Repentance

Easton’s Bible Dictionary

Repentance : There are three Greek words used in the New Testament to denote repentance.

  1. The verb metamelomai is used of a change of mind, such as to produce regret or even remorse on account of sin, but not necessarily a change of heart. This word is used with reference to the repentance of Judas (Matthew 27:3).
  2. Metanoeo, meaning to change one's mind and purpose, as the result of after knowledge. This verb, with
  3. the cognate noun metanoia, is used of true repentance, a change of mind and purpose and life, to which remission of sin is promised.

Evangelical repentance consists of

  1. a true sense of one's own guilt and sinfulness;
  2. an apprehension of God's mercy in Christ;
  3. an actual hatred of sin (Psalm 119:128; Job 42:5,6; 2 Corinthians 7:10) and turning from it to God; and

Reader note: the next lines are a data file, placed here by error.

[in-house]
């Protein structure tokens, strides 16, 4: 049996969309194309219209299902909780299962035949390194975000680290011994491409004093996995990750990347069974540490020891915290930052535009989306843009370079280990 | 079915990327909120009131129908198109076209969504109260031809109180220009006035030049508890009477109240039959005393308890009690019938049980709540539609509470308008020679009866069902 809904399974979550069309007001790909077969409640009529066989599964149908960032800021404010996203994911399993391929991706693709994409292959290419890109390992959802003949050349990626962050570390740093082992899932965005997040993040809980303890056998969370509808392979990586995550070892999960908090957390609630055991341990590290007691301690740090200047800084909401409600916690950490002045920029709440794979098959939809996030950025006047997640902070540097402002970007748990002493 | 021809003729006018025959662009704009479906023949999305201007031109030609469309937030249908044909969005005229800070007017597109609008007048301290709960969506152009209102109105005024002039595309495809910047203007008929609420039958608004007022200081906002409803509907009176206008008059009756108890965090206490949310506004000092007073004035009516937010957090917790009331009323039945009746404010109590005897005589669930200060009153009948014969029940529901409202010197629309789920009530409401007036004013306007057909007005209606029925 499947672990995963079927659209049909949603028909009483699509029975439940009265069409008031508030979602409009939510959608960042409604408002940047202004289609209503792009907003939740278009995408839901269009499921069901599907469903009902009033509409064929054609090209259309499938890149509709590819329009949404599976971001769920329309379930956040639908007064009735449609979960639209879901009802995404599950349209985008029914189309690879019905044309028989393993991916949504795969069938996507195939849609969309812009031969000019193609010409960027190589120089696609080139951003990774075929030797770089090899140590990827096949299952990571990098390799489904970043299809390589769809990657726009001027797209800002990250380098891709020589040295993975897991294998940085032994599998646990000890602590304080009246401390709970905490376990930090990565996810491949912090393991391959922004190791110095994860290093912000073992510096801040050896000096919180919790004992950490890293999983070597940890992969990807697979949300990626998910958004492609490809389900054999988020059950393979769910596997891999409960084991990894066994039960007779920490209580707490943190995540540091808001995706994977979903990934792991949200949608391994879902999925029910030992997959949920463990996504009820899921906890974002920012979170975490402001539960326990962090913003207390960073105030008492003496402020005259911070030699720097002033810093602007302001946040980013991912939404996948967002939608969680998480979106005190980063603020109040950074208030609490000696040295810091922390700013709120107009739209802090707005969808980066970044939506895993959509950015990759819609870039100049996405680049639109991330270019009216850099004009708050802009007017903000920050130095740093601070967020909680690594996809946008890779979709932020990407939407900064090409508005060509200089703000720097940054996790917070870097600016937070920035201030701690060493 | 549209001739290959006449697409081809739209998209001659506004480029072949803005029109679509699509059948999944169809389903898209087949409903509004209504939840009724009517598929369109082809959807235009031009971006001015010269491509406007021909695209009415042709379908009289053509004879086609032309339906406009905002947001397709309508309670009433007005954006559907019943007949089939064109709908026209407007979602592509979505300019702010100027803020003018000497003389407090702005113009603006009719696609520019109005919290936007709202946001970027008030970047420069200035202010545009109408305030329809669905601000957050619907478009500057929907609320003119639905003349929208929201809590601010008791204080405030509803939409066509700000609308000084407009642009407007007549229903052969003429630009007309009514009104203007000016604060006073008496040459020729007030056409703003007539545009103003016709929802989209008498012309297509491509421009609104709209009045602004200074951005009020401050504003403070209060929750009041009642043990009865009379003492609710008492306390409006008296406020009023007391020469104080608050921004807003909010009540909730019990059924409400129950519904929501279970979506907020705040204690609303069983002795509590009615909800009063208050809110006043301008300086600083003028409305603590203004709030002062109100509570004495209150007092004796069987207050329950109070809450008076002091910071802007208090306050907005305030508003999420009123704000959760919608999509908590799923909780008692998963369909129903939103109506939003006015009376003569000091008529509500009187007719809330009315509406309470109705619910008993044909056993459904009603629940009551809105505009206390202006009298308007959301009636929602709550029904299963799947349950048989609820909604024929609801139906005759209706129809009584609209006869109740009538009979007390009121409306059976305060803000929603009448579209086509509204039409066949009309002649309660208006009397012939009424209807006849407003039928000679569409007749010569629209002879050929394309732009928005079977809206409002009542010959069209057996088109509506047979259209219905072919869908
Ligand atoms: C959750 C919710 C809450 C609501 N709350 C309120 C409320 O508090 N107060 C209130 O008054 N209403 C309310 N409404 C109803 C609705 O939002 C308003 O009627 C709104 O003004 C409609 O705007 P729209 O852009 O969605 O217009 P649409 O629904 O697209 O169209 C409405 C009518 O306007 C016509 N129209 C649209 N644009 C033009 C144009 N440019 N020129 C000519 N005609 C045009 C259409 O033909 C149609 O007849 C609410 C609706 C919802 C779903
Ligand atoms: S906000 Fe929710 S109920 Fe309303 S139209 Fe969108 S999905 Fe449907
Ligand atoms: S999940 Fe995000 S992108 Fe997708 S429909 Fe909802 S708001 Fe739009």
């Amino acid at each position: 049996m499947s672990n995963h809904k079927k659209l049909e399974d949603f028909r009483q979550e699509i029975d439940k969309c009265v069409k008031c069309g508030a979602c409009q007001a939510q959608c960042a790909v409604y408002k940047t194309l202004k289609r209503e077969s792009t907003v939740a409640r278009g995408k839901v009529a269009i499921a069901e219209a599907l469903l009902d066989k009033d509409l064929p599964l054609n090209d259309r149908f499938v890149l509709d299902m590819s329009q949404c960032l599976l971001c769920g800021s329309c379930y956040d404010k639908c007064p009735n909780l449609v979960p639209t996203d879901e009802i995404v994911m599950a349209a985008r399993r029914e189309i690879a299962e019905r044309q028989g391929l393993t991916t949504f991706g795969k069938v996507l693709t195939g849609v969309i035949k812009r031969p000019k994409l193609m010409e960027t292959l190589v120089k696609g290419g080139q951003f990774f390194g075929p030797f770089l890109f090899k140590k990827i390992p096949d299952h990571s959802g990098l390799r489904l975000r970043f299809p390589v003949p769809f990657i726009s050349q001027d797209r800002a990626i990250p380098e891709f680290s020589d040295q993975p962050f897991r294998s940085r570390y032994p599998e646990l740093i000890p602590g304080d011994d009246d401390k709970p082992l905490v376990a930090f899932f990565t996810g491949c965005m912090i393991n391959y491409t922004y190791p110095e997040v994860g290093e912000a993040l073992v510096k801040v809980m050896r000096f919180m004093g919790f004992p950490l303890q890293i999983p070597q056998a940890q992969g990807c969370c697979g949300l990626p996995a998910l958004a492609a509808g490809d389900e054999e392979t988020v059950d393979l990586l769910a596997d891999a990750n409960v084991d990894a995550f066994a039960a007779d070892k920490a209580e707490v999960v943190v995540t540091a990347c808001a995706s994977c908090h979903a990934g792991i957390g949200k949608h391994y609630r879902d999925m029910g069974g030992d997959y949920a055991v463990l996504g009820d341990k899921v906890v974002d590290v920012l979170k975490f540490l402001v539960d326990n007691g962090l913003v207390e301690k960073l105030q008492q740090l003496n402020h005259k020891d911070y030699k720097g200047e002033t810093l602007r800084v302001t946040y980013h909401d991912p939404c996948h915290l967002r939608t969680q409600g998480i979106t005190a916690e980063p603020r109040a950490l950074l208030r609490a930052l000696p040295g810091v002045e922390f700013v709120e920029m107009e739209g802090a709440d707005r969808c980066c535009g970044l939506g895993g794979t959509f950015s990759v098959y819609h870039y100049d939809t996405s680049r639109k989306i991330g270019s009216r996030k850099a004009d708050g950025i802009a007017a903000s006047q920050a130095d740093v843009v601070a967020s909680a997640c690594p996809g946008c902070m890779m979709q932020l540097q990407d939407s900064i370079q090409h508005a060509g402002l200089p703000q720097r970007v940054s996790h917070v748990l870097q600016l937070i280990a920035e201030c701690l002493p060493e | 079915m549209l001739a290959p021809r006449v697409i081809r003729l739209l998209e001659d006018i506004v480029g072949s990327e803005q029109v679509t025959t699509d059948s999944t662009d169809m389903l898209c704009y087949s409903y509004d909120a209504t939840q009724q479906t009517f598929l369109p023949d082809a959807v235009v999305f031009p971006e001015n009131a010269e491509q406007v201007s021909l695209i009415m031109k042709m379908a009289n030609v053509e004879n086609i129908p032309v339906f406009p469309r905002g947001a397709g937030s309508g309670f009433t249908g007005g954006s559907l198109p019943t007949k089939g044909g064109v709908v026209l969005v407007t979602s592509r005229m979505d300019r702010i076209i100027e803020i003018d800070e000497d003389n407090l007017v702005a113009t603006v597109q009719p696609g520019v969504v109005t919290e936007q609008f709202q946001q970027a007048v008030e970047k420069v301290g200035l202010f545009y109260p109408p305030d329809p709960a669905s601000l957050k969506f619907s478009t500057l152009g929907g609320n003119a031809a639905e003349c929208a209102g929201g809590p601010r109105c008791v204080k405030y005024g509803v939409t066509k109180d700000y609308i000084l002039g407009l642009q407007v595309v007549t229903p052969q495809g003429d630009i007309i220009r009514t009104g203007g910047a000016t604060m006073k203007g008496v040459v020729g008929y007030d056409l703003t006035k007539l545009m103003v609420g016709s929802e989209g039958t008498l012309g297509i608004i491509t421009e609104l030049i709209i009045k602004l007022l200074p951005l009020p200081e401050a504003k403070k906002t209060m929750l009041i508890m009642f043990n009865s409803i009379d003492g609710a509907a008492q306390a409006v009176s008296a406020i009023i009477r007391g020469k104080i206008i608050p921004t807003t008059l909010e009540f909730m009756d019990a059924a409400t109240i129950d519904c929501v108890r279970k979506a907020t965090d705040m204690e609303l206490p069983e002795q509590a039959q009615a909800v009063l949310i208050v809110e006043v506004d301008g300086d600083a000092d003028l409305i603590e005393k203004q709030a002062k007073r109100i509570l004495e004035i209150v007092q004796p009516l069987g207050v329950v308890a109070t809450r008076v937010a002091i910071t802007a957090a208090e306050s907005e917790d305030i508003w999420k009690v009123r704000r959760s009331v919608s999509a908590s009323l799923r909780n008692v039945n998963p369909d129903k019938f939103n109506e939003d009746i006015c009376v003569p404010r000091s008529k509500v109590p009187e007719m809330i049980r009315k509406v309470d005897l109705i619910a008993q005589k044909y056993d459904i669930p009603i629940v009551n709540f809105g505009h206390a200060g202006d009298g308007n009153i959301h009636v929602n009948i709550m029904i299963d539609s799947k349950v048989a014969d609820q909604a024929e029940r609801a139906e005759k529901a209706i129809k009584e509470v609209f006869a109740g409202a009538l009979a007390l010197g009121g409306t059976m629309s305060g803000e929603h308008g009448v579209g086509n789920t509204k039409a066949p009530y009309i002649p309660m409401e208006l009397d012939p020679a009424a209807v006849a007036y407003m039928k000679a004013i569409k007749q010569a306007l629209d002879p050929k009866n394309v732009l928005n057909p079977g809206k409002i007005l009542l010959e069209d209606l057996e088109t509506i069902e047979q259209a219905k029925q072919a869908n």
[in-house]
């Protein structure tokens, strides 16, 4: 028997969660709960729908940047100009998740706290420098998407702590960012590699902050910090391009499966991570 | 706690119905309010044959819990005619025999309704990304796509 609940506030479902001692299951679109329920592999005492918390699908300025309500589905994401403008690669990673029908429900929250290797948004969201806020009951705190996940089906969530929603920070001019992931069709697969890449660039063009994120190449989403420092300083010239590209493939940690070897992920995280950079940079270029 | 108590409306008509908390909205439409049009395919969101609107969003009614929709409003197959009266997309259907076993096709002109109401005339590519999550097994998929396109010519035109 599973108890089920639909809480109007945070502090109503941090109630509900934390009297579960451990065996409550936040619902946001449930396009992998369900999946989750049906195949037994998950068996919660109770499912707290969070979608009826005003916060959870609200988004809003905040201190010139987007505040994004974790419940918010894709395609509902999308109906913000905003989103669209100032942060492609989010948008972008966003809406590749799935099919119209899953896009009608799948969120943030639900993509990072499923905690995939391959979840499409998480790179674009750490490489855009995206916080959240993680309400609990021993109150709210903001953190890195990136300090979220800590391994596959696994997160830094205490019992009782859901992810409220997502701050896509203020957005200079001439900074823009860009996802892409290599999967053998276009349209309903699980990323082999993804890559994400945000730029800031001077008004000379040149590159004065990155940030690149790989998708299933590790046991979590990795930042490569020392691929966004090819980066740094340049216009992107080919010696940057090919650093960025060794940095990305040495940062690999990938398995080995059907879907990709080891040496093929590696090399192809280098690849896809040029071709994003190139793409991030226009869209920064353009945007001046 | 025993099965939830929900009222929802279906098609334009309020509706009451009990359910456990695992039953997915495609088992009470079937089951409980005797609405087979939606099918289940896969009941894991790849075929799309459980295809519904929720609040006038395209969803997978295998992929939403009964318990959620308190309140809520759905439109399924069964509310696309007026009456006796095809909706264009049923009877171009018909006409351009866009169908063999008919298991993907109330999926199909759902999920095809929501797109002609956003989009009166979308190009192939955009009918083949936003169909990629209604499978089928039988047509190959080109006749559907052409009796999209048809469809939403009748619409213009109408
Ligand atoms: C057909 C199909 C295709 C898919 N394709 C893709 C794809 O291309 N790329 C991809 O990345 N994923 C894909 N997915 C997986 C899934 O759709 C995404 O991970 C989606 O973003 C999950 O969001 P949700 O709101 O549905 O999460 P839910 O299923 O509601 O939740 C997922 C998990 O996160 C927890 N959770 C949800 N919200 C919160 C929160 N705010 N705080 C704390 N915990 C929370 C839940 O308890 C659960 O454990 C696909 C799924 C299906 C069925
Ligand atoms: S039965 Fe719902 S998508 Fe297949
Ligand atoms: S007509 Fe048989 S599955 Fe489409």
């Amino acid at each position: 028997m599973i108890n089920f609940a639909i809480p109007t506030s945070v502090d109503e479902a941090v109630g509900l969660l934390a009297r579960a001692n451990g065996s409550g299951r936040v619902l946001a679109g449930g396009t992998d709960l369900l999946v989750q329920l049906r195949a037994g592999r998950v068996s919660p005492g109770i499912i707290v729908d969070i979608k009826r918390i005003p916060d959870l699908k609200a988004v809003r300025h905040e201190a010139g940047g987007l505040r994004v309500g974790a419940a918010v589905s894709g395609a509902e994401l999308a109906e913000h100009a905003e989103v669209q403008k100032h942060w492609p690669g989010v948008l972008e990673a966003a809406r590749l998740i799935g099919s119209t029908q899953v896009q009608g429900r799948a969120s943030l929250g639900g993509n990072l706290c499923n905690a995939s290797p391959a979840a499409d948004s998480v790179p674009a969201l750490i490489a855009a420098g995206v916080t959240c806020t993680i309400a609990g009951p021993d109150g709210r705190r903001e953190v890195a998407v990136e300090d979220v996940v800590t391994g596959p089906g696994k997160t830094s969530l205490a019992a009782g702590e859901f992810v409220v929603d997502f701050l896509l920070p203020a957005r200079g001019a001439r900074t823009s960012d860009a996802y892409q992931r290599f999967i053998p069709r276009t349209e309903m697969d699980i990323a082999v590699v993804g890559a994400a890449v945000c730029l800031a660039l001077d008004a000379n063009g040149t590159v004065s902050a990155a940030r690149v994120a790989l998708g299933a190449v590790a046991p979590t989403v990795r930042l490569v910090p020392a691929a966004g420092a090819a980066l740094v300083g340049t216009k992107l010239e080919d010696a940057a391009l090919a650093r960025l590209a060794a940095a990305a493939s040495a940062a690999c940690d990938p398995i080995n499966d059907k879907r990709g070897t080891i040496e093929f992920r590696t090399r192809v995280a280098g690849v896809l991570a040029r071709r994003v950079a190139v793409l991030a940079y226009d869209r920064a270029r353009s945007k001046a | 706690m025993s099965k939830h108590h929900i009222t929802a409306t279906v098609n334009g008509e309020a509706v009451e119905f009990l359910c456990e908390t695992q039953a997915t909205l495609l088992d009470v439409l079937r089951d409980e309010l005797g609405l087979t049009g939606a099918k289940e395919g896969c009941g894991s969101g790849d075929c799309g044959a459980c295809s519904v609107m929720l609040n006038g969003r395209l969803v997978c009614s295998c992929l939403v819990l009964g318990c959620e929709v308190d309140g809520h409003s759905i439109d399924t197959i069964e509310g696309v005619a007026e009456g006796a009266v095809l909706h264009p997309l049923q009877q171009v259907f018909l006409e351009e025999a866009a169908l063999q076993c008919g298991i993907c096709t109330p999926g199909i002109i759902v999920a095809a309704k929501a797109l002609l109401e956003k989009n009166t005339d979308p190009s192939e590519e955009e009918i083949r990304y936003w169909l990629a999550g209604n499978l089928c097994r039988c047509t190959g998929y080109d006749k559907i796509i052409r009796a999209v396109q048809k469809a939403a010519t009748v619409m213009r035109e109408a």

4. a persistent endeavour after a holy life in a walking with God in the way of his commandments.

The true penitent is conscious of guilt (Psalm 51:4,9), of pollution (Psalm 51:5,7,10), and of helplessness (Psalm 51:11; 109:21,22). Thus he apprehends himself to be just what God has always seen him to be and declares him to be. But repentance comprehends not only such a sense of sin, but also an apprehension of mercy, without which there can be no true repentance (Psalm 51:1; 130:4).

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